Would Liz Truss dare to abolish inheritance tax?

How much extra tax does Liz Truss’ team of ministers and advisers hope to cut? Yesterday the Guardian reported that Truss Town Minister Andrew Griffith wants to abolish Inheritance Tax (IHT). The new statesman can signal that Griffith is not alone. Matthew Sinclair, chief economic adviser to Liz Truss in Issue 10 and former chief executive of the Taxpayers Alliance, is an even more vocal opponent of the tax. Sinclair’s dislike of IHT has been a recurring theme on his Twitter account since 2016.

“Inheritance rights are [less than] 1 percent of [government tax] revenue. Just let it go,” he explained in April 2016. “Caring for our family after we die is the most morally profound thing most of us will ever do. A double taxation which is perverse.

Sinclair philosophically opposes tax because it is, in theory, levied on after-tax income (in reality, some estates may have accumulated their wealth without ever paying tax, or a large portion, on the income of their family). As he said, “You won the money [and] paid tax on it. It’s up to you to dispose of it as you see fit. Property rights.” He also described IHT as “kicking a family out while they’re down,” which “almost seems like the definition of ugly.”

Inheritance tax is levied (at 40%) on estates worth more than £325,000, or £650,000 for couples. As a result, only around 4% of Britons pay it, and it accounts for 0.7% of UK tax revenue – a relatively small sum, as Sinclair pointed out.

But inheritance tax is nevertheless the most important form of wealth tax in the UK system. And it is expected to bring in £6.7billion this year, according to the Office for Budget Responsibility. That’s enough to pay for the bulk of the UK’s over £11billion foreign aid budget (which, by the way, many right-wing Tories would love to cut).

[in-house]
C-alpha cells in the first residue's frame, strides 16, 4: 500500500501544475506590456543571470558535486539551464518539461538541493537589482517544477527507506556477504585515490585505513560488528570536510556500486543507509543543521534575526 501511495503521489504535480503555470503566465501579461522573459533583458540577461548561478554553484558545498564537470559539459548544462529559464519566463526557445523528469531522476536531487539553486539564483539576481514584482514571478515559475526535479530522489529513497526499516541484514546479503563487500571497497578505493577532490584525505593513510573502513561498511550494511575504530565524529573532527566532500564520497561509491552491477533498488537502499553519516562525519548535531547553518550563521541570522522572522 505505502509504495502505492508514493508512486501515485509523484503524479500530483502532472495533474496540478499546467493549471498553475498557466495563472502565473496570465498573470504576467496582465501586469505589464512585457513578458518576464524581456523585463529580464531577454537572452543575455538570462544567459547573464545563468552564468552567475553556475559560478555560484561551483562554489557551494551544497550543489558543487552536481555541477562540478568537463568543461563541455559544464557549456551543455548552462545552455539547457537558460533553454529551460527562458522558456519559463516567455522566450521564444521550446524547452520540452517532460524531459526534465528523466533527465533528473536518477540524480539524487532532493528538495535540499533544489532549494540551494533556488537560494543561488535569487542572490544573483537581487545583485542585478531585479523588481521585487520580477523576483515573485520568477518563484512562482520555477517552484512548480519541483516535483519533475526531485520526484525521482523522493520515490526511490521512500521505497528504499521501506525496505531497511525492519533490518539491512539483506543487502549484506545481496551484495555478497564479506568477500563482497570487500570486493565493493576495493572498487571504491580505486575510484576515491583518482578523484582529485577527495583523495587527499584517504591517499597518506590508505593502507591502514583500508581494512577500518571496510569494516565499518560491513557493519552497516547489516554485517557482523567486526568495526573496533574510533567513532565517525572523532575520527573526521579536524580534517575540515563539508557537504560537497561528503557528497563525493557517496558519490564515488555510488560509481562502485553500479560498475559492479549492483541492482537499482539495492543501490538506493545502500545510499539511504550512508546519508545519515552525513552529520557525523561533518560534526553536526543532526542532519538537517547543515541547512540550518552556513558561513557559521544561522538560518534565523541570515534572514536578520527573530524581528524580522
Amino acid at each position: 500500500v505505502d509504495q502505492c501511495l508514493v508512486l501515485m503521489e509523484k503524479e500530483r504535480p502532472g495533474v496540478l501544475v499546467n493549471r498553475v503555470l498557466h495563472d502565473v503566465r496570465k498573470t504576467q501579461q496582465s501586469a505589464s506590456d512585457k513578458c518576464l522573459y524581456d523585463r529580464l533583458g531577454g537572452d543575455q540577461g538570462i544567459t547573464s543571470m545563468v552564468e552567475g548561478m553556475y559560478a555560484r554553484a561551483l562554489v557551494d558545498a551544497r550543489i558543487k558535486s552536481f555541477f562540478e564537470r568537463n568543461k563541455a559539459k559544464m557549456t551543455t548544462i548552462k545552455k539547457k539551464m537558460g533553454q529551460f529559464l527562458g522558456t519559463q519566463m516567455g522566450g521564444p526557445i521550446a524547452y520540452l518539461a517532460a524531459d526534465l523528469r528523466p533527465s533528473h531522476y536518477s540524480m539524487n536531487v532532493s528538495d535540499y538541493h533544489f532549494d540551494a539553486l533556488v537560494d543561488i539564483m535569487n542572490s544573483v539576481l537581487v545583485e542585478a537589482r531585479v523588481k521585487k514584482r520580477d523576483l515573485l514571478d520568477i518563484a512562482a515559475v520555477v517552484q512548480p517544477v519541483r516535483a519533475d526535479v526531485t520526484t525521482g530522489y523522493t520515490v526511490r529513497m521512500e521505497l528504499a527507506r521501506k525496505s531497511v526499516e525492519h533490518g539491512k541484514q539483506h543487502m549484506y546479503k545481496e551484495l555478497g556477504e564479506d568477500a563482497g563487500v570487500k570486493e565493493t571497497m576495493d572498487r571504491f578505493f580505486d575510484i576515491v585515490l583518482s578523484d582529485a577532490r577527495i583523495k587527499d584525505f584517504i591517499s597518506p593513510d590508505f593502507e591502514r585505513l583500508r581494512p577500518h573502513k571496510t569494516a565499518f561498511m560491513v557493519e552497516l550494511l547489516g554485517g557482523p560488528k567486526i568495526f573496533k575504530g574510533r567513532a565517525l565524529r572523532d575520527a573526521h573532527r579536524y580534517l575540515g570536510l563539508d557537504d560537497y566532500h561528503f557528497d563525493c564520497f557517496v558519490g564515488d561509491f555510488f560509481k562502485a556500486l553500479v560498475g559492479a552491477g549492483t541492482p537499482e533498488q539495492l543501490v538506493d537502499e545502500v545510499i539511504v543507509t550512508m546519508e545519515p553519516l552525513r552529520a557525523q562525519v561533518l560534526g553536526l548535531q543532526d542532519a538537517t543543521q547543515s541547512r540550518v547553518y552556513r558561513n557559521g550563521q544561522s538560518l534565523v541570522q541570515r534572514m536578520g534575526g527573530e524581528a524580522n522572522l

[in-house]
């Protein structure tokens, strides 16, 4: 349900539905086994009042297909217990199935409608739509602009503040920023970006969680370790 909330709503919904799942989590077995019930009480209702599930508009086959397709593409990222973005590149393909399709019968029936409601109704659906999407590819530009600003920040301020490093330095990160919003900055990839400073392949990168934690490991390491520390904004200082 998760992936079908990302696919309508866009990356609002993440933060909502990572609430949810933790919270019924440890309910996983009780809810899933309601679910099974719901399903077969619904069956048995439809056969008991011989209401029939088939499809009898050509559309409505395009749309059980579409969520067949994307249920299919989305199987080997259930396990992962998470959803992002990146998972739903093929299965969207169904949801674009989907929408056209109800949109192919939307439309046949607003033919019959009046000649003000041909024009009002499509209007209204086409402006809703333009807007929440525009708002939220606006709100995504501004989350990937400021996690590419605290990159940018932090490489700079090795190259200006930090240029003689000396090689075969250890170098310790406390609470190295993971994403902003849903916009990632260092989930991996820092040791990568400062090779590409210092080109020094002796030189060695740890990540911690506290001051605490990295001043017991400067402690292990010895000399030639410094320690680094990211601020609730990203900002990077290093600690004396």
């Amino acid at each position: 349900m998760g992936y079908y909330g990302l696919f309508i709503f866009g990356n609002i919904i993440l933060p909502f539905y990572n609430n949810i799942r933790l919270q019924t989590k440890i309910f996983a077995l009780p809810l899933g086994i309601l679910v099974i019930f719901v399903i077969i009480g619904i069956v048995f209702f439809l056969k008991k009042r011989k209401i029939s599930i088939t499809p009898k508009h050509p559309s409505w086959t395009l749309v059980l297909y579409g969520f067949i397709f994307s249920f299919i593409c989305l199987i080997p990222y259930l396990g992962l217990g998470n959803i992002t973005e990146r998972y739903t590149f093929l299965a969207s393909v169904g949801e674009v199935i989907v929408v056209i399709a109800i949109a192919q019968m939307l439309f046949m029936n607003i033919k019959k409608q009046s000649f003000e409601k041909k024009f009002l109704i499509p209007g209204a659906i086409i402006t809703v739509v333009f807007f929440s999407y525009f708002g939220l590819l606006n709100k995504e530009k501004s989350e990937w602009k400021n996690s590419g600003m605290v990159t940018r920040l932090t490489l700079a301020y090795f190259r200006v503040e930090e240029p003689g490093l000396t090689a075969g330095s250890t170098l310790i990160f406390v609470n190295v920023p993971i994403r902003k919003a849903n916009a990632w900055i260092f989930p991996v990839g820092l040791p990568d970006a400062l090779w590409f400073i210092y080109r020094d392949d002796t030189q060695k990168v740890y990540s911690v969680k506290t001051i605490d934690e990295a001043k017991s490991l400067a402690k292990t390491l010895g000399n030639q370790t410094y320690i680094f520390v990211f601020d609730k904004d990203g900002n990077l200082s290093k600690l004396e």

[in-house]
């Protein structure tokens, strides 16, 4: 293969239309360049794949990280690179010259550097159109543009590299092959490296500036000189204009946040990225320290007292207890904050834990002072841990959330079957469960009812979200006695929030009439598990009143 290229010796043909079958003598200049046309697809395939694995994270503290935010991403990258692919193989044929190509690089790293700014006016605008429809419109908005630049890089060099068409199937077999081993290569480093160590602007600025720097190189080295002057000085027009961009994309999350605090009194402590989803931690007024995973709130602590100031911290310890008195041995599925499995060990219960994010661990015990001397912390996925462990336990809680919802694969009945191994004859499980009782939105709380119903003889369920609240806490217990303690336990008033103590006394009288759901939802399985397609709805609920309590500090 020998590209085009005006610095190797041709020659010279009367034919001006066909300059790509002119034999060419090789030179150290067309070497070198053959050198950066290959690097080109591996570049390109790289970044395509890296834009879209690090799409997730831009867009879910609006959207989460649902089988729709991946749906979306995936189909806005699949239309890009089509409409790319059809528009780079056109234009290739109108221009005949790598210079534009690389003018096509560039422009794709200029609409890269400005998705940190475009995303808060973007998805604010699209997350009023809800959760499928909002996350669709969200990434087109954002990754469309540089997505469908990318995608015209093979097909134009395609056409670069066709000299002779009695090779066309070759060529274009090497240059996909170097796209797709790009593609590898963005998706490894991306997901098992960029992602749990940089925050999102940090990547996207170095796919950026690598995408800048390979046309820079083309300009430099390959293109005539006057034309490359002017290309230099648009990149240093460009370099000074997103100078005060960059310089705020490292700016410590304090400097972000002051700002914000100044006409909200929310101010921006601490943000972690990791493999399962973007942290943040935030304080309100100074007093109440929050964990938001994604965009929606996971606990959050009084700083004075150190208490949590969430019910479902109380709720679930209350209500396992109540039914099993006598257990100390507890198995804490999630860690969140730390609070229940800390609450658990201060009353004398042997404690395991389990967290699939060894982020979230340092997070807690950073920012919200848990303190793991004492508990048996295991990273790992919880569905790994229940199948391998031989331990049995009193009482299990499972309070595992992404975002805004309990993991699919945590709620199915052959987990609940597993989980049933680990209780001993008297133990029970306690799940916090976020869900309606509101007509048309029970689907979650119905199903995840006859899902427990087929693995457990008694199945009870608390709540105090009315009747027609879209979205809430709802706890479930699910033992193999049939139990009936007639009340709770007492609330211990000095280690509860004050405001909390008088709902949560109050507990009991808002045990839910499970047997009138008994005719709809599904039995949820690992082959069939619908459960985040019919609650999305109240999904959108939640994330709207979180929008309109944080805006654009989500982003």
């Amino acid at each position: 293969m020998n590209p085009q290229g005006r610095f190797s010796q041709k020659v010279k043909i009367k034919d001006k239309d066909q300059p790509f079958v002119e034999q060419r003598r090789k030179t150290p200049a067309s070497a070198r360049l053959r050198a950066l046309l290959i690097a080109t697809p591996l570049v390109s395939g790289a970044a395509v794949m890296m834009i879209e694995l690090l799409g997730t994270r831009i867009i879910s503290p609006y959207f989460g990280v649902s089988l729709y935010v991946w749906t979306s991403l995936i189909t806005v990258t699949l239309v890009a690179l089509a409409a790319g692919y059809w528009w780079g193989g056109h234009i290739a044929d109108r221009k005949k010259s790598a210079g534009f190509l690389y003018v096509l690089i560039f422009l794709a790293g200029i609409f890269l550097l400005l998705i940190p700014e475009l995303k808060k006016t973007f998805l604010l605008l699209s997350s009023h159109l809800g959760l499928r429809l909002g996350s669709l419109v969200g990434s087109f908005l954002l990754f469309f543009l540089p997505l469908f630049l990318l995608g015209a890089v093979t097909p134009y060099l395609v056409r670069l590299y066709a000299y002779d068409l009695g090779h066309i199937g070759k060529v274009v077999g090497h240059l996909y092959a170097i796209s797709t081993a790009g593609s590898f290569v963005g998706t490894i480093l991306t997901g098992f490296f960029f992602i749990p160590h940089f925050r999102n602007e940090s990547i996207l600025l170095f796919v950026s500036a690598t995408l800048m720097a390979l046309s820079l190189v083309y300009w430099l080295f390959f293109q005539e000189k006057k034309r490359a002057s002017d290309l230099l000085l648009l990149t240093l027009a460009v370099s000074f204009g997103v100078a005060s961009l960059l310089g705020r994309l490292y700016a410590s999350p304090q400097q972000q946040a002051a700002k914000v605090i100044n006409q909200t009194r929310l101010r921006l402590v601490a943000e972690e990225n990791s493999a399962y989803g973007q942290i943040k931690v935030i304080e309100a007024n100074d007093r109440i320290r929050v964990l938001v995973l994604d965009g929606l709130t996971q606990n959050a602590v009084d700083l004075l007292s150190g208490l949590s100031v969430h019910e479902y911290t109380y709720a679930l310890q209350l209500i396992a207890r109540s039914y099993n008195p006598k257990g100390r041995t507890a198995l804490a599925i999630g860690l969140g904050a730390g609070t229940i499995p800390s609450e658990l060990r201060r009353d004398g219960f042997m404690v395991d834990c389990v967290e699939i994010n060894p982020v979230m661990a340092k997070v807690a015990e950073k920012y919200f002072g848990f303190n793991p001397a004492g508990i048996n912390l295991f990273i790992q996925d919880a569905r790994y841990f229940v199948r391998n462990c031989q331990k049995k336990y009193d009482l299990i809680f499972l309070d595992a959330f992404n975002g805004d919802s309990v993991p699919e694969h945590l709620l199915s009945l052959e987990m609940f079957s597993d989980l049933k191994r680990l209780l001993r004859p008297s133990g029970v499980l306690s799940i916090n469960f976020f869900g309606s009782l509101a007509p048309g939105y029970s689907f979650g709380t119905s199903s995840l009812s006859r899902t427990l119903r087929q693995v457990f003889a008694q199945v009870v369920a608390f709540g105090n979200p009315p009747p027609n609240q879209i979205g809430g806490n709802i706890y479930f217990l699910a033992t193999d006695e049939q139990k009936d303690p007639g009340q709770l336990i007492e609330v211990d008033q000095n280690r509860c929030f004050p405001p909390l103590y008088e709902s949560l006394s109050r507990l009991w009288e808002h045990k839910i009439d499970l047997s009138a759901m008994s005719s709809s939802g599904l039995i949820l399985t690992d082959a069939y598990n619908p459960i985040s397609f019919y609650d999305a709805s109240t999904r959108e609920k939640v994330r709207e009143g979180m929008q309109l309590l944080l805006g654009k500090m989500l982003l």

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Sinclair views inheritance taxes as both theoretically flawed and virtually inconsequential, and therefore ready to be abolished. But another view would place inheritance rights in this context: the vast majority of inherited and bequeathed wealth is currently untaxed. Rather than scrapping the IHT because it generates too little tax, the UK could reform the way it taxes inheritances to generate significantly more revenue.

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As the Resolution Foundation think tank calculated in 2018, ‘inheritance tax income represents an effective tax rate of just 3.5%’ on the £127bn of inheritances and gifts distributed (in 2015-2016). There are different options to further tax this wealth. One option – as Nick Macpherson, the former Permanent Secretary to the Treasury, suggested to me last December – would be to introduce a flat tax of 10 or 15% on the value of all property. Another option, favored by the Resolution Foundation, would be to introduce a lifetime income tax on assets over £125,000, levied not only on inheritances but also on gifts received over a lifetime. (Under the IHT, anything you inherit at least seven years before a benefactor’s death is tax-exempt.)

It is far from clear that Truss has the power, or the parliamentary majority, to implement the abolition of inheritance tax proposed by his chief economic adviser. She has already been forced to abandon plans to cut the 45p rate of income tax. But Sinclair’s hiring reveals Truss’ instincts: to allow the wealthy to preserve more of their income.

This is perhaps the most fundamental belief of the entire Tufton Street free market, of which Sinclair – as a former chief executive of the Taxpayers Alliance – is an integral part. Truss has, in his withering public defense of these tax plans, defended them as pro-growth. But Sinclair’s views show how, for many around Truss, cutting taxes is an ideological mission unrelated to any supposed effect on growth.

“The IHT is just a bad tax,” as Sinclair described it in 2016, “an erratic tax on savings that encourages consumption and is paid at the discontinuity of death.” Fixing Britain’s tax system is difficult, he wrote, but “you’d be about halfway there with [fixing] personal taxes simply by removing IHT double taxation”.

Unfortunately for Sinclair and all who oppose Britain’s biggest wealth tax, Truss appears to lack the political capital to reduce the IHT. Indeed, we do not know how long she will survive in power.

[See also: What does Michael Gove want?]

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